Assistance Systems – Lifesavers in Trucks

With increasing digitalization, the assistance systems in trucks have also developed enormously. In an emergency, they can save lives. However, there are considerable differences in truck safety standards worldwide.

Driver Fatigue Assistant: At speeds exceeding 60 km/h, the system analyzes the steering movements within the driving lane and displays the driver’s attention level in the central display. With insufficient attention, a visual and acoustic alarm is activated. Photo: Scania

Driver Fatigue Assistant: At speeds exceeding 60 km/h, the system analyzes the steering movements within the driving lane and displays the driver’s attention level in the central display. With insufficient attention, a visual and acoustic alarm is activated. Photo: Scania

The world is full of diversity, and regional tastes are just one manifestation of this. Indian truck drivers, for example, prefer wooden truck cabs. It seems incredible for those from industrialized nations, as does the fact that new trucks have only been required to feature ABS since 2015. By comparison, Germany made ABS mandatory for new trucks back in 1991. Since November 2014, the inclusion of an electronic stability program (ESP) has been required of all new trucks registered in the EU. Since 2015, a lane departure warning system (LDWS) and automatic emergency braking system have also been on the minimum legal specification.

Europe holds a top position in truck technology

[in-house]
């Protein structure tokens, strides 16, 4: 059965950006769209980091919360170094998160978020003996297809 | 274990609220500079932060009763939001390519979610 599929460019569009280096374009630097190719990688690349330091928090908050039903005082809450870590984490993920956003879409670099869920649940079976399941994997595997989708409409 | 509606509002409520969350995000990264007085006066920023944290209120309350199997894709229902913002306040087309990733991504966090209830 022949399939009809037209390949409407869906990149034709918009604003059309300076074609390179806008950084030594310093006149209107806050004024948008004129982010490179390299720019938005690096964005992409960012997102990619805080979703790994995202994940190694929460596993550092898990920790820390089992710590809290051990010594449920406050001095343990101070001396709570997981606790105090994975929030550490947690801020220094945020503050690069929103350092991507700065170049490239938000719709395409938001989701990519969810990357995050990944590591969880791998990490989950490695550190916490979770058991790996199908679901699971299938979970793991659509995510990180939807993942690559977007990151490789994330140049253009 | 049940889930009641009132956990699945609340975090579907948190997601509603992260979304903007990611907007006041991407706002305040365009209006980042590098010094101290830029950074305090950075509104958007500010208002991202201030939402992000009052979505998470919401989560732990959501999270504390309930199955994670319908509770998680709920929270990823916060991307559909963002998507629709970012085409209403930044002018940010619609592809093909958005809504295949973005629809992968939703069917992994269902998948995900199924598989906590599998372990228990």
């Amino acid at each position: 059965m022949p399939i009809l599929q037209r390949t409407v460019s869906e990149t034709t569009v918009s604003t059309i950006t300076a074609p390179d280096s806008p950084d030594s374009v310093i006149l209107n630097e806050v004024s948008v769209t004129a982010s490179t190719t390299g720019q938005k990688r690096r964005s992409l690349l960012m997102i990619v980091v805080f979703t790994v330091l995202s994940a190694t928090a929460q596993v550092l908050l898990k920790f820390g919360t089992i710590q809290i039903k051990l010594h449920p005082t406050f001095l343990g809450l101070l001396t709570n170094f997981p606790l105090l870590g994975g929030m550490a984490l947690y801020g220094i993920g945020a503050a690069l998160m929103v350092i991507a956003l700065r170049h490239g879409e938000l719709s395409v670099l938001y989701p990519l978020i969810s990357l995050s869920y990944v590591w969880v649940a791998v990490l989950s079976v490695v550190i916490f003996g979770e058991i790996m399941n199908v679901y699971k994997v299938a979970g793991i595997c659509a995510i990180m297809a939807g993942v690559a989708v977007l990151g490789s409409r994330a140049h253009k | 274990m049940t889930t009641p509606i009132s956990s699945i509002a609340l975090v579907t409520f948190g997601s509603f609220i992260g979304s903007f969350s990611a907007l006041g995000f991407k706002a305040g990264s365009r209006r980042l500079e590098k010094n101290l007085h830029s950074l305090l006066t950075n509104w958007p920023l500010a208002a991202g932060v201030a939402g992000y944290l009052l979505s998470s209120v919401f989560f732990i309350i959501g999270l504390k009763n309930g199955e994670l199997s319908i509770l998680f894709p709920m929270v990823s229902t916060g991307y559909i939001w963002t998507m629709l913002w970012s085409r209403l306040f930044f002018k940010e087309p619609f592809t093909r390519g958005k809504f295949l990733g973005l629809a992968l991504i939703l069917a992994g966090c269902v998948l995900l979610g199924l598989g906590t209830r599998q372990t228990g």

It isn’t just taste, but safety standards too that vary wildly around the world. While only ABS and ESP are required of trucks in the USA, trucks without ABS are still rolling off the production line in China. In terms of safety regulations, Europe is miles ahead the rest of the world. This is of course directly linked with the fact that European commercial vehicle manufacturers lead the industry for truck technology. Advanced safety technology is also increasingly prevalent in the markets of North and South America, as well as Japan, even if it isn’t yet legally mandated. This is closely linked with another dominance of European manufacturers: they have long been established as key players, or are still investing in becoming key players.

The turn assistant recognizes the cyclist before he can be seen in the side mirror. Photo: Daimler

The turn assistant recognizes the cyclist before he can be seen in the side mirror. Photo: Daimler

This doesn’t necessarily mean that the rest of the world is dragging its feet. For example, US manufacturer Paccar – owner of brands such as Kenworth and Peterbilt – also sells certain models with automatic emergency braking systems as standard, as does Daimler-subsidiary Freightliner with the new Cascadia. The logic that truck safety development in Europe has always followed, is however a very systematic one. It is based on decades of accident research and has always been focused on methodically mitigating risks in the order of their urgency. Particular dangers for truck drivers were quickly identified – leaving the carriageway, collision with leading vehicles, and head-on collision with another truck.